2-2 Draw Forces A replay At Brocstedes.
Match report: St Helens Town 2-2 Ashton Athletic – Date: 17th August 2013 – Kick off: 15:00 – Competition: FA Cup Extra Preliminary Round
St Helens were to play Ashton Athletic in the Extra Preliminary Round of The FA Cup this afternoon in what was set to be a close encounter. I predicted that Ashton would come away as 2-1 winners in my match preview, but a late St Helens equaliser proved me wrong. The sides were drawn to play each other in the FA Cup, with Ashton Athletic having to travel a large distance to get to the ground. The late goal they conceded could have been due to jet lag… (The clubs have a groundshare agreement, where St Helens play their home games at Ashton Athletic’s ground).
The Saints lined up in a 4-4-2 formation, whilst the ‘visitors’ appeared to shape up in an unorthodox 4-2-3-1 formation.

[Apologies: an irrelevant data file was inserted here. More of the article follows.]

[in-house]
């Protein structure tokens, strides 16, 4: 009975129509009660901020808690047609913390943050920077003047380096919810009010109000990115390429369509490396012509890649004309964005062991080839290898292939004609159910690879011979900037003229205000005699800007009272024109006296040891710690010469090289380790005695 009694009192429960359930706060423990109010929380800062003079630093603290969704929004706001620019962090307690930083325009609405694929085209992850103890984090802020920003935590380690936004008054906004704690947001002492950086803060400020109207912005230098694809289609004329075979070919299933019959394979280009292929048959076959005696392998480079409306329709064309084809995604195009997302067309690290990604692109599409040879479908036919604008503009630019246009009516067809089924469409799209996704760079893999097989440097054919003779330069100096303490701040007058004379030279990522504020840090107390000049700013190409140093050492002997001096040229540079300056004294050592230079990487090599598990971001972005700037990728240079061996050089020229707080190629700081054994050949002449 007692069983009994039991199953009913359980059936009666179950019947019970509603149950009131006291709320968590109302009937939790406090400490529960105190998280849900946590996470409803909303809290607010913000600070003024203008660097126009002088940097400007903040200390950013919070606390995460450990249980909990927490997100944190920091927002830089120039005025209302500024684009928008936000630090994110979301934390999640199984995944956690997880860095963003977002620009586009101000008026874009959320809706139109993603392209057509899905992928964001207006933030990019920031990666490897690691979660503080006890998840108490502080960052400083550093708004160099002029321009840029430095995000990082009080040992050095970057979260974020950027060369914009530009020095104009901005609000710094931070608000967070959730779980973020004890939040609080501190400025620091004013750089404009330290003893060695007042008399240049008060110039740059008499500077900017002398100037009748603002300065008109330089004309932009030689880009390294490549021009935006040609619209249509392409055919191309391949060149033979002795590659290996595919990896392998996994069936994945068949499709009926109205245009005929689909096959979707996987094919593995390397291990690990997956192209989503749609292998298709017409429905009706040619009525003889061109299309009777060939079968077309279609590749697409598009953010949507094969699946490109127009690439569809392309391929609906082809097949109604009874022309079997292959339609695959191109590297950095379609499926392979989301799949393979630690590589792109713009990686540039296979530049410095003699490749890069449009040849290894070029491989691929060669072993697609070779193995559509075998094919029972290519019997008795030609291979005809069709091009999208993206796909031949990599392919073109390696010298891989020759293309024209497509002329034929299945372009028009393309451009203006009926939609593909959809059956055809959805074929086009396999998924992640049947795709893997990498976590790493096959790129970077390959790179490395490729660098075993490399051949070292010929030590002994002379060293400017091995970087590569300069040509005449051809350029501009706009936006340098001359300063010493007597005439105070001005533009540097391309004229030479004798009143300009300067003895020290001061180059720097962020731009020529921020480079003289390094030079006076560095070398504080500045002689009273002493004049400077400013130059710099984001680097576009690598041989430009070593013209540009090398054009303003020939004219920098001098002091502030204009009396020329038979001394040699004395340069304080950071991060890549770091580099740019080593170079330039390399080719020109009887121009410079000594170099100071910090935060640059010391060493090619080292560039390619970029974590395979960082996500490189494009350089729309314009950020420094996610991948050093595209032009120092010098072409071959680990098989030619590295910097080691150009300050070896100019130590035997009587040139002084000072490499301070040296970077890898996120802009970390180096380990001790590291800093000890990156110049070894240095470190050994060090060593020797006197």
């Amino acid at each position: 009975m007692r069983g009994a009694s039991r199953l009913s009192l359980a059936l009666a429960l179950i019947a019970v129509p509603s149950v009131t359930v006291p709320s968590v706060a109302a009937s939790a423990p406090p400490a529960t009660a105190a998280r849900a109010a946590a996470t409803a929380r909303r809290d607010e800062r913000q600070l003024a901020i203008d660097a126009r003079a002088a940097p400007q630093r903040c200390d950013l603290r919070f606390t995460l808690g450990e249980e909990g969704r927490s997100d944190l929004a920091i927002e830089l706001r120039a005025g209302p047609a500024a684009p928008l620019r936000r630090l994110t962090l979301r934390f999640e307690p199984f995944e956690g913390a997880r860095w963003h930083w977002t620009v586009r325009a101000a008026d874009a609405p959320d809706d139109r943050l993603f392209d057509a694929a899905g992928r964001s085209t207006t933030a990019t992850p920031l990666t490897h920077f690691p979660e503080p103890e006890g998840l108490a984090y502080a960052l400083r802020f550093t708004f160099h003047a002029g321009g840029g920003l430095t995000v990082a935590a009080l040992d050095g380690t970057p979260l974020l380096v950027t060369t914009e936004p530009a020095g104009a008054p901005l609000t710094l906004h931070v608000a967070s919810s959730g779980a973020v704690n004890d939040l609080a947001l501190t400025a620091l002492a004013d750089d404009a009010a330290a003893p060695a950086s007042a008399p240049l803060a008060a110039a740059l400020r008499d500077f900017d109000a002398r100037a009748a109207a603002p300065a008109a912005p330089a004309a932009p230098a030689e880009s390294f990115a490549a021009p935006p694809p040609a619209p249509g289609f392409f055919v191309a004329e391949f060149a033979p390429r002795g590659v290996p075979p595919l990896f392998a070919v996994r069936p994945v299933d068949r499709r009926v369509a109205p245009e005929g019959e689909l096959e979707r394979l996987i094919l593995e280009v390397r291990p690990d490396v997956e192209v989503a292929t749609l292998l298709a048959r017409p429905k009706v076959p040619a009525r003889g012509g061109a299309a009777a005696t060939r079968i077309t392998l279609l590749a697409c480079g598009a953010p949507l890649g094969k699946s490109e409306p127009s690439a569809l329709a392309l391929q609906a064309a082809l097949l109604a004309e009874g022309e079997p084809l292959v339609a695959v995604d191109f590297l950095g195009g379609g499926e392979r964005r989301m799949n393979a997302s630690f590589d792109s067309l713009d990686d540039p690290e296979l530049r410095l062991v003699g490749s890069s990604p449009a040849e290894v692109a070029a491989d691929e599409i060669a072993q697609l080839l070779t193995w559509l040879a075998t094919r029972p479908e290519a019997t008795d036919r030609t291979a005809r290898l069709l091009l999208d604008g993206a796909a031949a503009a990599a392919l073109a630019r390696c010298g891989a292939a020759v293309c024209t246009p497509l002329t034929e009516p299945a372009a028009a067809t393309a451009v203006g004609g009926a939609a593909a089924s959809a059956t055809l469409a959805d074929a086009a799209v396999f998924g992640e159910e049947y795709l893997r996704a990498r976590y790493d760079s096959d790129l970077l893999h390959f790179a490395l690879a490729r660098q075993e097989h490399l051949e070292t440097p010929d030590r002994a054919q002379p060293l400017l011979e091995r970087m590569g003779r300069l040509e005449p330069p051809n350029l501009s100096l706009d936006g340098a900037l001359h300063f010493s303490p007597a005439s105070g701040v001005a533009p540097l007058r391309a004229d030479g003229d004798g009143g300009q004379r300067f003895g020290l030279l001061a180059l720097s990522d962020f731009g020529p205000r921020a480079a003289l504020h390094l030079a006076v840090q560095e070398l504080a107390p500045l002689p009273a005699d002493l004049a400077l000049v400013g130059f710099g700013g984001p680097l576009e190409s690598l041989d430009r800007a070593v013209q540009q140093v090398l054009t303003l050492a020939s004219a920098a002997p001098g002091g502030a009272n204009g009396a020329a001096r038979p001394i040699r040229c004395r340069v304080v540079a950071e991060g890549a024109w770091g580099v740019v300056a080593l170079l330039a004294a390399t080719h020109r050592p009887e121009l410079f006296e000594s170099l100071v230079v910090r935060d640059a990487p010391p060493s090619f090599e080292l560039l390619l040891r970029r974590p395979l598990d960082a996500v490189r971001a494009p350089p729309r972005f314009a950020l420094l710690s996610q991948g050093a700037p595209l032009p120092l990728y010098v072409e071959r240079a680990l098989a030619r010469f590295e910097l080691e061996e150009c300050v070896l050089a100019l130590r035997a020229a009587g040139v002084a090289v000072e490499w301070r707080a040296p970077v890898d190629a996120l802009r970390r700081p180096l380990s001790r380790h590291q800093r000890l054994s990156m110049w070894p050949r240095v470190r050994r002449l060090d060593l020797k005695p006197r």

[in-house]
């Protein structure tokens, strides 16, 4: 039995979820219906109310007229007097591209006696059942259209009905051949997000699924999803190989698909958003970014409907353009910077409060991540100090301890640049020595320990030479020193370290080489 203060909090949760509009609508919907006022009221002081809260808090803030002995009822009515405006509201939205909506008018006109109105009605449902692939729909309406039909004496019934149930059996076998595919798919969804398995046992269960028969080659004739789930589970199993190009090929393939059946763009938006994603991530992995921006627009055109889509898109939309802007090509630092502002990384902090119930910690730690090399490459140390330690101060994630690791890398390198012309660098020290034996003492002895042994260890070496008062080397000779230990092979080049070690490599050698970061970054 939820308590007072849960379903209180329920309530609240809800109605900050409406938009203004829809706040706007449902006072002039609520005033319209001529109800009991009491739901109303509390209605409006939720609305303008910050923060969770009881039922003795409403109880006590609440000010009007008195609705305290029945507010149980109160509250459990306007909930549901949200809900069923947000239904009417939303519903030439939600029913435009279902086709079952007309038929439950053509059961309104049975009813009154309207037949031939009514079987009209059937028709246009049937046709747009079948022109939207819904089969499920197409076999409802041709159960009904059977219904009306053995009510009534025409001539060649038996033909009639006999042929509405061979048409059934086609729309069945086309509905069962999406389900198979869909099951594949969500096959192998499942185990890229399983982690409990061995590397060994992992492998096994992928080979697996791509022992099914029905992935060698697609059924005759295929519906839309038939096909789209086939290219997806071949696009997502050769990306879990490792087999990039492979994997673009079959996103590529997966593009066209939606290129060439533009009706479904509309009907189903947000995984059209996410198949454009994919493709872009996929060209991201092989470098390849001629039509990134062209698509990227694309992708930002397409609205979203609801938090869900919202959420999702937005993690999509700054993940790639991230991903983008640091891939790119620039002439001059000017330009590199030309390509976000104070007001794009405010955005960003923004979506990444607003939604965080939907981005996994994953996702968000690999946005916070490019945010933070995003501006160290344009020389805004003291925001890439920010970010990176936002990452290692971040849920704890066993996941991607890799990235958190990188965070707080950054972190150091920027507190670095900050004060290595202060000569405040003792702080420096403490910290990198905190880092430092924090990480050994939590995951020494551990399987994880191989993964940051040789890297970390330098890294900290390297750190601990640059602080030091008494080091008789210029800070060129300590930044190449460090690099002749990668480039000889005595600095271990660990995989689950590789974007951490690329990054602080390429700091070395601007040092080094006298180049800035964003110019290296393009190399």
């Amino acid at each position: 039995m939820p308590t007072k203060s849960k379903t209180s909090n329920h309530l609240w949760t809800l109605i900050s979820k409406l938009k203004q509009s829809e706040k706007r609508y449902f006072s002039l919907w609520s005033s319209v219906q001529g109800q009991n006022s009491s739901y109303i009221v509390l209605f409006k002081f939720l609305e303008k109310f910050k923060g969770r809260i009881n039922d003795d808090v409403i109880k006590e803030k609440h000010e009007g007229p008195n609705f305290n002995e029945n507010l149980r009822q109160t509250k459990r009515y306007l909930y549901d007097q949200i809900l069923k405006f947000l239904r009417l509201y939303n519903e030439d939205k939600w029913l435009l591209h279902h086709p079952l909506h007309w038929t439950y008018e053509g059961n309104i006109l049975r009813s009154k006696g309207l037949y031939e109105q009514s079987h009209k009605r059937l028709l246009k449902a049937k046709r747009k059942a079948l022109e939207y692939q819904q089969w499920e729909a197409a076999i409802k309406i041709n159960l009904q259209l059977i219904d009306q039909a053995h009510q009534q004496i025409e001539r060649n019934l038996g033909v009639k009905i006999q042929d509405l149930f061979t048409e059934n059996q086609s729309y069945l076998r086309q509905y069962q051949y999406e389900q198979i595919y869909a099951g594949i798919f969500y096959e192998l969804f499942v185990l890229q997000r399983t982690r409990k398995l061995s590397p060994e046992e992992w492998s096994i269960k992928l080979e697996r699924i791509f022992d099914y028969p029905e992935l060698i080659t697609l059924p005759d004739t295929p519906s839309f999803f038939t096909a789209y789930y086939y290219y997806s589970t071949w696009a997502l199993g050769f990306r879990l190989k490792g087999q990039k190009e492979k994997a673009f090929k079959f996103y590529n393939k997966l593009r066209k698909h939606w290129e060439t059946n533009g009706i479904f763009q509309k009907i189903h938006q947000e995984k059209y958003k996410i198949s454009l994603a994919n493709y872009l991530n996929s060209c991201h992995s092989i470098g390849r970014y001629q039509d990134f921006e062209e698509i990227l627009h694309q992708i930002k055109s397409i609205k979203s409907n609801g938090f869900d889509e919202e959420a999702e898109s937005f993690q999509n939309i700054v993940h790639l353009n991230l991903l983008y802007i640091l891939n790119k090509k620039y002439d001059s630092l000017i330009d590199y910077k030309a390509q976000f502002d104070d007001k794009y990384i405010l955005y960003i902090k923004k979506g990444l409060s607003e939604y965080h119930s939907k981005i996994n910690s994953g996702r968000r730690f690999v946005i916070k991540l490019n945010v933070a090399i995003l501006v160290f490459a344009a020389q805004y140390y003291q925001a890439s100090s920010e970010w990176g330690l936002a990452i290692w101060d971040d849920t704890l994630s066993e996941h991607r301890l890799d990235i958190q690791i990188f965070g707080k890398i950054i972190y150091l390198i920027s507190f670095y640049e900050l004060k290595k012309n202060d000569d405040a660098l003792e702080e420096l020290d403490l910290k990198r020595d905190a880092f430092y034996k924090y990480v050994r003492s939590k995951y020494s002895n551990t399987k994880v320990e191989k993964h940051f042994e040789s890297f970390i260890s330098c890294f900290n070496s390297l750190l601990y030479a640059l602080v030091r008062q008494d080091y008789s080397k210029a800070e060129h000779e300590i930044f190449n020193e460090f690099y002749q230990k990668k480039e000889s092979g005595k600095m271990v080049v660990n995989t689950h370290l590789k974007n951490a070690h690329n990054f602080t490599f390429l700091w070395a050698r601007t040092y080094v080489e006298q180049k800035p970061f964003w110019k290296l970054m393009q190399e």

The game looked set to be entertaining when, in the first 15 seconds, a misplaced pass from the St Helens captain, Chris Williams, gave Ashton a chance on goal. However, St Helens got back quickly, removing any danger. The first 15 seconds were very misleading as both sides failed to entertain in the first half. For the first 15 minutes, the ball was tossed about in the air like a lengthy game of ‘hot potato’. Both sides refused to play on the ground. I was surprised Tony Pulis didn’t turn up to witness what he would call ‘beautiful football’. With both number fours, in particular the Ashton centre-half Ian Rowlands, dominant in the air, the teams decided that they would be better off playing on the floor (finally). Luke Holden’s missed interception on 20 minutes almost allowed St Heles’ Ste Milne through on goal, only for his teammate Adam Howard to halt the attack with a fine slide tackle. Ashton controlled the first half pretty much from the 1st minute to the 45th, limiting St Helens to use most of their possession across the back line. The first real eye-opener of the game was on 26 minutes, just as I was about to fall asleep, when Richard Livingston hit the post after hitting a thunderous shot across goal. This was the first clear cut chance after a series of attempts wide of goal from Ashton, and you could be forgiven if you thought it just wasn’t going to be Ashton’s day. They were dominating but couldn’t get the ball in the back of the net. They received a wake-up call, though, when Ben Etchells dragged a volley wide just a minute later. Ashton cranked up the pressure around the half an hour mark, pressing higher up and recycling possession further up the pitch. The game started to open up, albeit for a brief spell. St Helens had a chance to take the lead after a free-kick was whipped into the box, just missing the head of the consistently vocal Lewis Coyle. The referee eventually blew for half-time after what seemed like an eternity with both sides not doing much with the ball.